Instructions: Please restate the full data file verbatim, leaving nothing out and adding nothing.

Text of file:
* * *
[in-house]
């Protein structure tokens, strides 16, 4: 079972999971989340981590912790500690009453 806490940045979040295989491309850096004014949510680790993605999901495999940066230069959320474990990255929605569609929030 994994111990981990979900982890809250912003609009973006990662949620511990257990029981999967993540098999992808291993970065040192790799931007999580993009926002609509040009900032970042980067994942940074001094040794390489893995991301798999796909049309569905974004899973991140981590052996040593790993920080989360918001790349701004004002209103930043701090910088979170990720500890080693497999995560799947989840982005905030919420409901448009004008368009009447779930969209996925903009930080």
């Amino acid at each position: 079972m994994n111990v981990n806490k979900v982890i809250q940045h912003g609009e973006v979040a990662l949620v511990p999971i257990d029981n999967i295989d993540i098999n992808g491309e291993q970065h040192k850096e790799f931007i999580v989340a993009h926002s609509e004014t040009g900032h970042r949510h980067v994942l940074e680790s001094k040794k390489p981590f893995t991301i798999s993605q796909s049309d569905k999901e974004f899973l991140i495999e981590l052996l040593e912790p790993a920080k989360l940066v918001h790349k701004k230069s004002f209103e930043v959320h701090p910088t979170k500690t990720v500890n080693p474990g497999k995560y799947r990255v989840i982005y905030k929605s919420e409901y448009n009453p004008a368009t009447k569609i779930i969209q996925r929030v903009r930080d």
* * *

[in-house]
């Protein structure tokens, strides 16, 4: 079972999971989340981590912790500690009453 806490940045979040295989491309850096004014949510680790993605999901495999940066230069959320474990990255929605569609929030 994994111990981990979900982890809250912003609009973006990662949620511990257990029981999967993540098999992808291993970065040192790799931007999580993009926002609509040009900032970042980067994942940074001094040794390489893995991301798999796909049309569905974004899973991140981590052996040593790993920080989360918001790349701004004002209103930043701090910088979170990720500890080693497999995560799947989840982005905030919420409901448009004008368009009447779930969209996925903009930080």
């Amino acid at each position: 079972m994994n111990v981990n806490k979900v982890i809250q940045h912003g609009e973006v979040a990662l949620v511990p999971i257990d029981n999967i295989d993540i098999n992808g491309e291993q970065h040192k850096e790799f931007i999580v989340a993009h926002s609509e004014t040009g900032h970042r949510h980067v994942l940074e680790s001094k040794k390489p981590f893995t991301i798999s993605q796909s049309d569905k999901e974004f899973l991140i495999e981590l052996l040593e912790p790993a920080k989360l940066v918001h790349k701004k230069s004002f209103e930043v959320h701090p910088t979170k500690t990720v500890n080693p474990g497999k995560y799947r990255v989840i982005y905030k929605s919420e409901y448009n009453p004008a368009t009447k569609i779930i969209q996925r929030v903009r930080d």